There are core libraries that you must know when you start to do data analytics using Python:

  1. NumPy, it stands for Numerical Python. Python is different with R, the purpose of R language is for scientist. On the other side, Python is just general programming language. That’s why Python needs a library to handle numerical things such as complex arrays and matrics. Repo project link: https://github.com/numpy/numpy
  2. SciPy, this library is for scientific and it handles such as statistic computing, linear algebra, optimation etc. Repo project link: https://github.com/scipy/scipy
  3. Pandas, if you have experiences with R, it is very similar to DataFrame. Using DataFrame, we can easily manipulate, aggregate, and doing analysis on our dataset. The data will be shown in a table similar to Excel Spreadsheet or DataFrame in R and it convenient to access the data by columns, rows or else. Repo project link: https://github.com/pandas-dev/pandas
  4. Matplotlib, Plotting is very important for data analysis. Why we need plotting? the simple answer is to make anyone easier and we know that one picture can descript 1000 words. To generate visualization from dataset, we absolutely need data visualization tools. If you have experiences with Excel, it is very easy, just block the table that you want to plot and select the plotting types such as Bar chart, line chart, etc. In R, the most popular tools for plotting is ggplot, basically, you can use standard library ‘plot’ in R but if you want more advanced and more beautiful figure you need to use ggplot.  How about in Python? Matplotlib is the basic library for visualization in Python, Repo project link: https://github.com/matplotlib/matplotlib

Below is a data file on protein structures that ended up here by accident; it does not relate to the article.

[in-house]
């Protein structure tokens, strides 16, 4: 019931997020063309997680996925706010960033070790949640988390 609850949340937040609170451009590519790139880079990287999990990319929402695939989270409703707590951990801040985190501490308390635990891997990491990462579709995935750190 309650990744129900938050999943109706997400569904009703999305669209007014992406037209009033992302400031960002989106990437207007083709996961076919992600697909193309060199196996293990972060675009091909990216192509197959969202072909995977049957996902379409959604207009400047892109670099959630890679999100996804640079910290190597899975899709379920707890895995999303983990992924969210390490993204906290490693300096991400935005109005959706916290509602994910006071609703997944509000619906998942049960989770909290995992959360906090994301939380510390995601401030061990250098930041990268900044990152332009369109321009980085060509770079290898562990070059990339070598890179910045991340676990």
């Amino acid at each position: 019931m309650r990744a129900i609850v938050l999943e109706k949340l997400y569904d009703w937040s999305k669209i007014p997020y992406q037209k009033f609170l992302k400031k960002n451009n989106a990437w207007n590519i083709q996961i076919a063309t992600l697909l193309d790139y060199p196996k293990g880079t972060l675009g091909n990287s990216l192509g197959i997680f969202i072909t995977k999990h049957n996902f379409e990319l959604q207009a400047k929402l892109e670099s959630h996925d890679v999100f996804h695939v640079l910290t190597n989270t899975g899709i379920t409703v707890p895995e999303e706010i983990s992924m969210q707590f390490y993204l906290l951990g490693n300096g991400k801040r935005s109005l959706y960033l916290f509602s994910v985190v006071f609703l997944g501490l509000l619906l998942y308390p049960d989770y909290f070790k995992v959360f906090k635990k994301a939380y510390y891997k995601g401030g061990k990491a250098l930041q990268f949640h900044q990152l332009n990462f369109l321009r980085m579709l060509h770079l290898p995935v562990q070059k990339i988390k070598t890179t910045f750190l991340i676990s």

Those are the core basic libraries that you need when you start to use Python for data analytics. There are tons of Python libraries out there, here some of them that may useful for you:

  1. SciKit-Learn, when you want to apply machine learning, you have to understand this.
  2. Scrapy, to scrap the data from the Web, when you want to gather the data from websites for your analysis. For instance, collecting tweets data from Twitter.
  3. NLTK, if you want to do natural language processing.
  4. Theano, Tensorflow, Keras, when you are not satisfied with NumPy performance or want to apply neural network algorithms or doing deep learning stuff, you have to understand these libraries.
  5. Interactive Visualization Tools, matplotlib is basic plotting tool and it is enough for me as researcher especially for publications, but when we want a dynamic plotting or more interactive, we can use Seaborn, Ploty, or Bokeh.

pythonenvironment

If you do not want to think too much about how to install all of those libraries, just try to use Anaconda, it is really cool. 

See ya next time

Brisbane, 24 November 2017